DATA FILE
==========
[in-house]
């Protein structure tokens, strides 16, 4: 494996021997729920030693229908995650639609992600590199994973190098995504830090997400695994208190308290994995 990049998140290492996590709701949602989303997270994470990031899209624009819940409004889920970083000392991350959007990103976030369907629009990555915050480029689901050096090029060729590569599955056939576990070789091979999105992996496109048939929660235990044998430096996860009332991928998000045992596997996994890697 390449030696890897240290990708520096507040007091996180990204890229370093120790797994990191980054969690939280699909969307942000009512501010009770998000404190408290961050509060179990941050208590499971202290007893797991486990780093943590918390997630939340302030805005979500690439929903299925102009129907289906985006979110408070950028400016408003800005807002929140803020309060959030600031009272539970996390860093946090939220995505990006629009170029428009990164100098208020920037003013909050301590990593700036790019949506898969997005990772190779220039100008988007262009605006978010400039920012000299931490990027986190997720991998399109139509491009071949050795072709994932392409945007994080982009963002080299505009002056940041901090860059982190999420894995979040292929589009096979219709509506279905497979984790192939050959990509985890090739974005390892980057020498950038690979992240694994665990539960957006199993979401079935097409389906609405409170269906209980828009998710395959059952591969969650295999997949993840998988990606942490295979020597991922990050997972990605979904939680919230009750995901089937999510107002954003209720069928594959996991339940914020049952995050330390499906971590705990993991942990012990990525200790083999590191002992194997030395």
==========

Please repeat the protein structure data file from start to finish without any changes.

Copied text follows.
[in-house]
């Protein structure tokens, strides 16, 4: 494996021997729920030693229908995650639609992600590199994973190098995504830090997400695994208190308290994995 990049998140290492996590709701949602989303997270994470990031899209624009819940409004889920970083000392991350959007990103976030369907629009990555915050480029689901050096090029060729590569599955056939576990070789091979999105992996496109048939929660235990044998430096996860009332991928998000045992596997996994890697 390449030696890897240290990708520096507040007091996180990204890229370093120790797994990191980054969690939280699909969307942000009512501010009770998000404190408290961050509060179990941050208590499971202290007893797991486990780093943590918390997630939340302030805005979500690439929903299925102009129907289906985006979110408070950028400016408003800005807002929140803020309060959030600031009272539970996390860093946090939220995505990006629009170029428009990164100098208020920037003013909050301590990593700036790019949506898969997005990772190779220039100008988007262009605006978010400039920012000299931490990027986190997720991998399109139509491009071949050795072709994932392409945007994080982009963002080299505009002056940041901090860059982190999420894995979040292929589009096979219709509506279905497979984790192939050959990509985890090739974005390892980057020498950038690979992240694994665990539960957006199993979401079935097409389906609405409170269906209980828009998710395959059952591969969650295999997949993840998988990606942490295979020597991922990050997972990605979904939680919230009750995901089937999510107002954003209720069928594959996991339940914020049952995050330390499906971590705990993991942990012990990525200790083999590191002992194997030395």